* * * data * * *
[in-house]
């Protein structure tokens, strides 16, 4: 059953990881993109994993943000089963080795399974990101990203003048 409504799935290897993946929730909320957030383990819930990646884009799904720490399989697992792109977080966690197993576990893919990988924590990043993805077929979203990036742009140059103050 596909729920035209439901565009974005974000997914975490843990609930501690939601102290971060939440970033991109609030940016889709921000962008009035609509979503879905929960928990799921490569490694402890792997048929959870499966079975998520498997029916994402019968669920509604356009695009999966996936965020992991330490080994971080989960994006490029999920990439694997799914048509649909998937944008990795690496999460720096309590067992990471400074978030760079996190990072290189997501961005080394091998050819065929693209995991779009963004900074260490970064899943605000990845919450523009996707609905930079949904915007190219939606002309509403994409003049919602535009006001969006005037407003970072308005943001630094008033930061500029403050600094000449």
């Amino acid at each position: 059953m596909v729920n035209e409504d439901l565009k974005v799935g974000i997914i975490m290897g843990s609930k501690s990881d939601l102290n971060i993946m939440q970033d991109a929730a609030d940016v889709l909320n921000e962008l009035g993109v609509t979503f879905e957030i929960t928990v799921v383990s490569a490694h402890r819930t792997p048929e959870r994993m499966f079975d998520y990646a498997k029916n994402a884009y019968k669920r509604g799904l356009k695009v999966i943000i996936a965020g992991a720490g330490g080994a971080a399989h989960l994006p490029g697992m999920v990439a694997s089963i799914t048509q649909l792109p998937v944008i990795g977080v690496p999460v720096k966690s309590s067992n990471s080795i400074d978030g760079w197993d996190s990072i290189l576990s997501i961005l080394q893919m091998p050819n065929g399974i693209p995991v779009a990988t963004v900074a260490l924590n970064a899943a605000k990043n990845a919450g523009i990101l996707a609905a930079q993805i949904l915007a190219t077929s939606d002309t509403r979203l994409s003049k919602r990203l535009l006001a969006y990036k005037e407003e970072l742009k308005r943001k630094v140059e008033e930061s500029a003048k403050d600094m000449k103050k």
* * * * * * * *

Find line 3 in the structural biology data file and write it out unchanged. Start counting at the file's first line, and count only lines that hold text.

């Amino acid at each position: 059953m596909v729920n035209e409504d439901l565009k974005v799935g974000i997914i975490m290897g843990s609930k501690s990881d939601l102290n971060i993946m939440q970033d991109a929730a609030d940016v889709l909320n921000e962008l009035g993109v609509t979503f879905e957030i929960t928990v799921v383990s490569a490694h402890r819930t792997p048929e959870r994993m499966f079975d998520y990646a498997k029916n994402a884009y019968k669920r509604g799904l356009k695009v999966i943000i996936a965020g992991a720490g330490g080994a971080a399989h989960l994006p490029g697992m999920v990439a694997s089963i799914t048509q649909l792109p998937v944008i990795g977080v690496p999460v720096k966690s309590s067992n990471s080795i400074d978030g760079w197993d996190s990072i290189l576990s997501i961005l080394q893919m091998p050819n065929g399974i693209p995991v779009a990988t963004v900074a260490l924590n970064a899943a605000k990043n990845a919450g523009i990101l996707a609905a930079q993805i949904l915007a190219t077929s939606d002309t509403r979203l994409s003049k919602r990203l535009l006001a969006y990036k005037e407003e970072l742009k308005r943001k630094v140059e008033e930061s500029a003048k403050d600094m000449k103050k």